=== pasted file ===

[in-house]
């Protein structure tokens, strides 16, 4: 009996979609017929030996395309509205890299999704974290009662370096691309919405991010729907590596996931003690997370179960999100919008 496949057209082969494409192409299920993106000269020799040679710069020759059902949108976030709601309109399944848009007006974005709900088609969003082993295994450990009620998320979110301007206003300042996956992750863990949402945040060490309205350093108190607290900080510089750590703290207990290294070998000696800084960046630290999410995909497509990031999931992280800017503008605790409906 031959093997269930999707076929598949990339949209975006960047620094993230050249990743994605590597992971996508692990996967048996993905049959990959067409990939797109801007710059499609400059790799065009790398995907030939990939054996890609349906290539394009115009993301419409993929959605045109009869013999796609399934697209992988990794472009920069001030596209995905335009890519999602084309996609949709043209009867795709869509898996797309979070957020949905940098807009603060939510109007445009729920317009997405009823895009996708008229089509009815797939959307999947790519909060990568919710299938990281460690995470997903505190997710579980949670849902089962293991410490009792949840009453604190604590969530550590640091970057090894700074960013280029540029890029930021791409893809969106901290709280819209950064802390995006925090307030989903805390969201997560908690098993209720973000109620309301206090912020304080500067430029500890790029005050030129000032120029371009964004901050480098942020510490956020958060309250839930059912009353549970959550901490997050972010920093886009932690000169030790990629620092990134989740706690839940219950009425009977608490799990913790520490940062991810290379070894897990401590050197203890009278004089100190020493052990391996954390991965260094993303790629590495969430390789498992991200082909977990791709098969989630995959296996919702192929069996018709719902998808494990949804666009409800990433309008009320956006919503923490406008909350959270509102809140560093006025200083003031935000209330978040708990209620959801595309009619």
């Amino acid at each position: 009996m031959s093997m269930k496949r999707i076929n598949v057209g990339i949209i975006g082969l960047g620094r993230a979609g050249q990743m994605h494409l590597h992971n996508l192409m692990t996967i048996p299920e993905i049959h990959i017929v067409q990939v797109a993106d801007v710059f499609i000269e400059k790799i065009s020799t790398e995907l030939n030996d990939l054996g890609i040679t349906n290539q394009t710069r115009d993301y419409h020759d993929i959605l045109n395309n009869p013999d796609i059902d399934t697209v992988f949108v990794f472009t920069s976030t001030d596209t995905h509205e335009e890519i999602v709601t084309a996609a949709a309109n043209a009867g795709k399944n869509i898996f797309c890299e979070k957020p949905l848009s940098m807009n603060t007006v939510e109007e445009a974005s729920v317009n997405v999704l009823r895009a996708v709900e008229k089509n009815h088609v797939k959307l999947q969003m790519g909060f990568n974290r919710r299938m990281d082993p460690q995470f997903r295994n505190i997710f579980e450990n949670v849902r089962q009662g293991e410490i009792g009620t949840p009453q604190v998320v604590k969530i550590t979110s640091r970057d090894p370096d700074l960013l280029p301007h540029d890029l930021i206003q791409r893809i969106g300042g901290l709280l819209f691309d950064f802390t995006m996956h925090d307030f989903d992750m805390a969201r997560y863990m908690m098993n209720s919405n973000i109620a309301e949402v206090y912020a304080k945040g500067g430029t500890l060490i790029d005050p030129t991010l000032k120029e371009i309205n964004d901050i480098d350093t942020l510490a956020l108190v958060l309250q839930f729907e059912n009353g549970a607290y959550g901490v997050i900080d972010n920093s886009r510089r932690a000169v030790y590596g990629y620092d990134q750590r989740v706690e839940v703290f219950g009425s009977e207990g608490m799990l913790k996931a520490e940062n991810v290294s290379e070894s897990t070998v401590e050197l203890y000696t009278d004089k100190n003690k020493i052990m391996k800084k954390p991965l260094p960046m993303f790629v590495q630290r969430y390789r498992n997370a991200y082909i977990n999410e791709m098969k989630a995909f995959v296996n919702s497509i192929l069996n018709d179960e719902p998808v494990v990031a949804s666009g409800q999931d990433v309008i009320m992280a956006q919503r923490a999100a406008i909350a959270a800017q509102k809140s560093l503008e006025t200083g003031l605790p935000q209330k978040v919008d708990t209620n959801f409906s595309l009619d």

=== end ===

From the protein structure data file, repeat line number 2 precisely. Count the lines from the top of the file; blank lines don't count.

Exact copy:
């Protein structure tokens, strides 16, 4: 009996979609017929030996395309509205890299999704974290009662370096691309919405991010729907590596996931003690997370179960999100919008 496949057209082969494409192409299920993106000269020799040679710069020759059902949108976030709601309109399944848009007006974005709900088609969003082993295994450990009620998320979110301007206003300042996956992750863990949402945040060490309205350093108190607290900080510089750590703290207990290294070998000696800084960046630290999410995909497509990031999931992280800017503008605790409906 031959093997269930999707076929598949990339949209975006960047620094993230050249990743994605590597992971996508692990996967048996993905049959990959067409990939797109801007710059499609400059790799065009790398995907030939990939054996890609349906290539394009115009993301419409993929959605045109009869013999796609399934697209992988990794472009920069001030596209995905335009890519999602084309996609949709043209009867795709869509898996797309979070957020949905940098807009603060939510109007445009729920317009997405009823895009996708008229089509009815797939959307999947790519909060990568919710299938990281460690995470997903505190997710579980949670849902089962293991410490009792949840009453604190604590969530550590640091970057090894700074960013280029540029890029930021791409893809969106901290709280819209950064802390995006925090307030989903805390969201997560908690098993209720973000109620309301206090912020304080500067430029500890790029005050030129000032120029371009964004901050480098942020510490956020958060309250839930059912009353549970959550901490997050972010920093886009932690000169030790990629620092990134989740706690839940219950009425009977608490799990913790520490940062991810290379070894897990401590050197203890009278004089100190020493052990391996954390991965260094993303790629590495969430390789498992991200082909977990791709098969989630995959296996919702192929069996018709719902998808494990949804666009409800990433309008009320956006919503923490406008909350959270509102809140560093006025200083003031935000209330978040708990209620959801595309009619």